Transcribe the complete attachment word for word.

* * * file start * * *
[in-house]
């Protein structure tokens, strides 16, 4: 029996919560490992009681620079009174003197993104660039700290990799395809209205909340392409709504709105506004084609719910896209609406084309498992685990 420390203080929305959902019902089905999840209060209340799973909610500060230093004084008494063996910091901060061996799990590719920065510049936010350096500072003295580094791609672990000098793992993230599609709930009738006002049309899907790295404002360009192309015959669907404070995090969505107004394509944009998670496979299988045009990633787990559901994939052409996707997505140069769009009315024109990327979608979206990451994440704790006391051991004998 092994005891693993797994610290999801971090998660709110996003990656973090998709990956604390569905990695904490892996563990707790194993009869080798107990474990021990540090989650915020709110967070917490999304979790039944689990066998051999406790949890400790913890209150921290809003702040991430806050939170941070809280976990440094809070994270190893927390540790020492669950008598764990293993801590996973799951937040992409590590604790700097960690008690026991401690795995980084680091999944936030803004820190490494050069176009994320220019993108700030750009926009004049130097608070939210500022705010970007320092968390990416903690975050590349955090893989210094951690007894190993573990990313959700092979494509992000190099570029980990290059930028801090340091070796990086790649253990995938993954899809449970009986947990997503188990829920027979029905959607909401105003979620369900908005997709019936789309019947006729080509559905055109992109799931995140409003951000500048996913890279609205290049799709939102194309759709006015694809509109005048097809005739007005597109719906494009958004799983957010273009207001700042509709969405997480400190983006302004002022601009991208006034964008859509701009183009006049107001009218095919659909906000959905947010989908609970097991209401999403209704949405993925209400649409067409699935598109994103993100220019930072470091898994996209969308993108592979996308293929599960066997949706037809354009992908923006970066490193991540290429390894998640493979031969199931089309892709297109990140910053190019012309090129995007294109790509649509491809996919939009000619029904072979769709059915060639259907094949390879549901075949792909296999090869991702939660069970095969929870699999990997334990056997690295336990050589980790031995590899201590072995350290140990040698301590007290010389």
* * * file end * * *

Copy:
[in-house]
């Protein structure tokens, strides 16, 4: 029996919560490992009681620079009174003197993104660039700290990799395809209205909340392409709504709105506004084609719910896209609406084309498992685990 420390203080929305959902019902089905999840209060209340799973909610500060230093004084008494063996910091901060061996799990590719920065510049936010350096500072003295580094791609672990000098793992993230599609709930009738006002049309899907790295404002360009192309015959669907404070995090969505107004394509944009998670496979299988045009990633787990559901994939052409996707997505140069769009009315024109990327979608979206990451994440704790006391051991004998 092994005891693993797994610290999801971090998660709110996003990656973090998709990956604390569905990695904490892996563990707790194993009869080798107990474990021990540090989650915020709110967070917490999304979790039944689990066998051999406790949890400790913890209150921290809003702040991430806050939170941070809280976990440094809070994270190893927390540790020492669950008598764990293993801590996973799951937040992409590590604790700097960690008690026991401690795995980084680091999944936030803004820190490494050069176009994320220019993108700030750009926009004049130097608070939210500022705010970007320092968390990416903690975050590349955090893989210094951690007894190993573990990313959700092979494509992000190099570029980990290059930028801090340091070796990086790649253990995938993954899809449970009986947990997503188990829920027979029905959607909401105003979620369900908005997709019936789309019947006729080509559905055109992109799931995140409003951000500048996913890279609205290049799709939102194309759709006015694809509109005048097809005739007005597109719906494009958004799983957010273009207001700042509709969405997480400190983006302004002022601009991208006034964008859509701009183009006049107001009218095919659909906000959905947010989908609970097991209401999403209704949405993925209400649409067409699935598109994103993100220019930072470091898994996209969308993108592979996308293929599960066997949706037809354009992908923006970066490193991540290429390894998640493979031969199931089309892709297109990140910053190019012309090129995007294109790509649509491809996919939009000619029904072979769709059915060639259907094949390879549901075949792909296999090869991702939660069970095969929870699999990997334990056997690295336990050589980790031995590899201590072995350290140990040698301590007290010389």